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Am J Physiol Heart Circ Physiol. 2018 Sep 1;315(3):H681-H686. doi: 10.1152/ajpheart.00281.2018. Epub 2018 Jun 1.

High-intensity resistance exercise with low repetitions maintains endothelial function.

Author information

1
Sport Research Center, Hosei University , Tokyo , Japan.
2
Faculty of Modern Life, Teikyo Heisei University , Tokyo , Japan.
3
Faculty of Sport and Health Science, Ritsumeikan University , Shiga , Japan.
4
Faculty of Bioscience and Applied Chemistry, Hosei University , Tokyo , Japan.

Abstract

Resistance exercise impairs endothelial function, and this impairment is thought to be mediated by sustained elevation in blood pressure. Herein, we tested the hypothesis that resistance exercise-induced endothelial dysfunction would be prevented by high-intensity resistance exercise with low repetitions. This type of resistance exercise is known to induce temporal elevation in blood pressure due to low repetitions and a long resting period between sets. Thirteen young healthy subjects completed three randomized experimental trials as follows: 1) moderate-intensity exercise with moderate repetitions (moderate-moderate trial), 2) low-intensity exercise with high repetitions (low-high trial), and 3) high-intensity exercise with low repetitions (high-low trial). After baseline brachial artery flow-mediated dilation (FMD) and blood pressure measurements, subjects performed resistance exercise according to the different types of trials. Thereafter, brachial artery FMD and blood pressure measurements were repeated 10, 30, and 60 min after the exercise. Exercise-induced increases in blood flow and shear rate were significantly lower in the high-low trial than in the other two trials ( P < 0.05). Although systolic blood pressures were significantly elevated after exercise in all trials ( P < 0.05), the magnitudes of rise in blood pressure increase were significantly lower in the high-low trial than in the moderate-moderate and low-high trials ( P < 0.05). Moderate-moderate and low-high trials caused a significant impairment in brachial artery FMD ( P < 0.05), which could be prevented through high-intensity resistance exercise with low repetitions (  > 0.05). In conclusion, endothelial function was maintained by conducting high-intensity resistance exercise with low repetitions. NEW & NOTEWORTHY Data from the present study reveal that high-intensity resistance exercise with low repetitions can maintain endothelial function. Thus, this study provides the first evidence that the detrimental vascular effects of resistance exercise are preventable when resistance exercise is performed in high intensity with low repetitions. Listen to this article's corresponding podcast at https://ajpheart.podbean.com/e/type-of-resistance-exercise-and-endothelial-function/ (Japanese version: https://ajpheart.podbean.com/e/japanese-language-podcast-type-of-resistance-exercise-and-endothelial-function/ ).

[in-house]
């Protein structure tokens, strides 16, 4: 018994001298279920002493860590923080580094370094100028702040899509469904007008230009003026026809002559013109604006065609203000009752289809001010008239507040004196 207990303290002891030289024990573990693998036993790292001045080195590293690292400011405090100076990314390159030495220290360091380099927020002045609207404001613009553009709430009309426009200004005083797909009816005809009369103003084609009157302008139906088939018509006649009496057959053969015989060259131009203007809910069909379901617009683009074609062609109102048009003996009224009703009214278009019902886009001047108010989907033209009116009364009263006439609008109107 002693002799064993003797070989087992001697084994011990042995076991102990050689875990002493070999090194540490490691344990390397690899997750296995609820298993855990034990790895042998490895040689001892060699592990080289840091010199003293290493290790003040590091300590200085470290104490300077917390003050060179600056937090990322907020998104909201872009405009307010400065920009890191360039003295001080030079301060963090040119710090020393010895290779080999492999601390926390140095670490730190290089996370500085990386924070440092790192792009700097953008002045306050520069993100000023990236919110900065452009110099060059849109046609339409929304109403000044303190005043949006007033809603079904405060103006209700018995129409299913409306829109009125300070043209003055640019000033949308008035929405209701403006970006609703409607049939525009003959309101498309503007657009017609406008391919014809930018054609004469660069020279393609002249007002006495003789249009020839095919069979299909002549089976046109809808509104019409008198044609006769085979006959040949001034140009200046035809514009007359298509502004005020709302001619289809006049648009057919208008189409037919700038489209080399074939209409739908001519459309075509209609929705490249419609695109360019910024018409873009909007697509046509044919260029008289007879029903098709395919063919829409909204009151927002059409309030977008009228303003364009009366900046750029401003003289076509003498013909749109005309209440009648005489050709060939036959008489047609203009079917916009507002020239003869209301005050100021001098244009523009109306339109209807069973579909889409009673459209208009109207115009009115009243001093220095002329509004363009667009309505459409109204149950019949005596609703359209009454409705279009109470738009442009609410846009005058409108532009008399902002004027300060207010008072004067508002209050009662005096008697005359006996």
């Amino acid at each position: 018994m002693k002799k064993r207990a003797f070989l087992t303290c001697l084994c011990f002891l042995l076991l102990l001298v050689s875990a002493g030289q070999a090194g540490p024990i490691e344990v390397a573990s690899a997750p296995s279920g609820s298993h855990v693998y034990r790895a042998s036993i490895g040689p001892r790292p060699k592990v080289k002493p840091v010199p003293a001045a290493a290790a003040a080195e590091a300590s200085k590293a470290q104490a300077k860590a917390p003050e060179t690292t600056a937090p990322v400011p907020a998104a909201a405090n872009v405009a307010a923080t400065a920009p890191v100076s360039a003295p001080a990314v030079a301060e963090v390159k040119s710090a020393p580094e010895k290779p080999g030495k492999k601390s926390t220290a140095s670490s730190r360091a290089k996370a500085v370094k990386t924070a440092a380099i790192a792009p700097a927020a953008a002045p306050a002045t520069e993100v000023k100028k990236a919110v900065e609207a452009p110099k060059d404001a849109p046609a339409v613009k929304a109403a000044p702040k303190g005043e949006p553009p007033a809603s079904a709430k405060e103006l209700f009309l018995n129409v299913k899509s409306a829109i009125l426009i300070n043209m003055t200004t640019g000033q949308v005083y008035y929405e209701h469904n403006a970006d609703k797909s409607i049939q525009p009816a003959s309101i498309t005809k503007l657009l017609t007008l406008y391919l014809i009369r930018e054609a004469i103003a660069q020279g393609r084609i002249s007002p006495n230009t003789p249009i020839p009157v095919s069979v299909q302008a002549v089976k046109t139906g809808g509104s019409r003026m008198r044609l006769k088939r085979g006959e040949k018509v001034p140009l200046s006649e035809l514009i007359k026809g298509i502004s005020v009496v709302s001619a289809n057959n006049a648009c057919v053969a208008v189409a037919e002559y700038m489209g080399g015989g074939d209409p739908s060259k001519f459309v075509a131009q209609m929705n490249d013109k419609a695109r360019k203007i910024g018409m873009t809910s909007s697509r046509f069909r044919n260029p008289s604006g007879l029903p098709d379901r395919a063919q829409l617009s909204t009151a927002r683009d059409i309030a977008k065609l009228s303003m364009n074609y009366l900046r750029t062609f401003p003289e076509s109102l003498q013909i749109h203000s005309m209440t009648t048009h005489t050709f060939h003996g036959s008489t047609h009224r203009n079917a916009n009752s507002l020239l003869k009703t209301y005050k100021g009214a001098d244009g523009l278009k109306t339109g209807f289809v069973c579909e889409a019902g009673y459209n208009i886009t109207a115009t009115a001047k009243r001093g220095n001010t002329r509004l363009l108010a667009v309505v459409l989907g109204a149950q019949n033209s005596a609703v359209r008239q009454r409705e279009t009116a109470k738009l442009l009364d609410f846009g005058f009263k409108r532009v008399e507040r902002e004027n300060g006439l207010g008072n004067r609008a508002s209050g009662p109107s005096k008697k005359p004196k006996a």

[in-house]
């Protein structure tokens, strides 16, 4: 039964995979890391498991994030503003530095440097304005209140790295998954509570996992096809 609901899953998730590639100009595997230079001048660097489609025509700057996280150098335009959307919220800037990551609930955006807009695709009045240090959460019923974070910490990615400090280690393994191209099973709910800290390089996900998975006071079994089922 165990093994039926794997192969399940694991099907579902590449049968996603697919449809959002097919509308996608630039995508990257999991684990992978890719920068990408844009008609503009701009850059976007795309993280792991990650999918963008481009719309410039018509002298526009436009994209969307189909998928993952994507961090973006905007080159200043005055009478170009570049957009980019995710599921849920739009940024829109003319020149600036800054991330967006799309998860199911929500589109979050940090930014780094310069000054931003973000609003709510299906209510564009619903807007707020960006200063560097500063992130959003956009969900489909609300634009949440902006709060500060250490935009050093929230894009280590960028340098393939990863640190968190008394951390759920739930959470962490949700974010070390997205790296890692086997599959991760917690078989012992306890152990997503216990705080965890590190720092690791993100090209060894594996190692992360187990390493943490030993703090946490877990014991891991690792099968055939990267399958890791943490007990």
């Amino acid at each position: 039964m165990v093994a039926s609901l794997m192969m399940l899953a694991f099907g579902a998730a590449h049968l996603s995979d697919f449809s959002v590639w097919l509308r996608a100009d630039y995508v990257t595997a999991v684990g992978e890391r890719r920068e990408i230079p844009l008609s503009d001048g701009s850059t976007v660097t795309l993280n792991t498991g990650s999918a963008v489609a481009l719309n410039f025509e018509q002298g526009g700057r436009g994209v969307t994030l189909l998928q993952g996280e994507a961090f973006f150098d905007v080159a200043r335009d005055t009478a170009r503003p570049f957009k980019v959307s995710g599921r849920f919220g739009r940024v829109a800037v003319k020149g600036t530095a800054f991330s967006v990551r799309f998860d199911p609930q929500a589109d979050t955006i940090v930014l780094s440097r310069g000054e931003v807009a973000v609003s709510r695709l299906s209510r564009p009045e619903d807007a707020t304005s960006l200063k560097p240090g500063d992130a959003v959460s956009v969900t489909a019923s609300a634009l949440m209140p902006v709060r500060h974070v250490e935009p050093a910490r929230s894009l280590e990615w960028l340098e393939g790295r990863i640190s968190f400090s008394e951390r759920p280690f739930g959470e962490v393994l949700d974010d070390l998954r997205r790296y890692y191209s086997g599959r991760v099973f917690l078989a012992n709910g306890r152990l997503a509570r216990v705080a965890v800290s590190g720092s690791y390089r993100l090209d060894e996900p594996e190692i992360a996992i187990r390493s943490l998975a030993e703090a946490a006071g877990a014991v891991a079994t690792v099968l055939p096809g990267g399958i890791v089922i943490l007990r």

KEYWORDS:

blood pressure; endothelial function; high-intensity resistance exercise

PMID:
29856651
DOI:
10.1152/ajpheart.00281.2018
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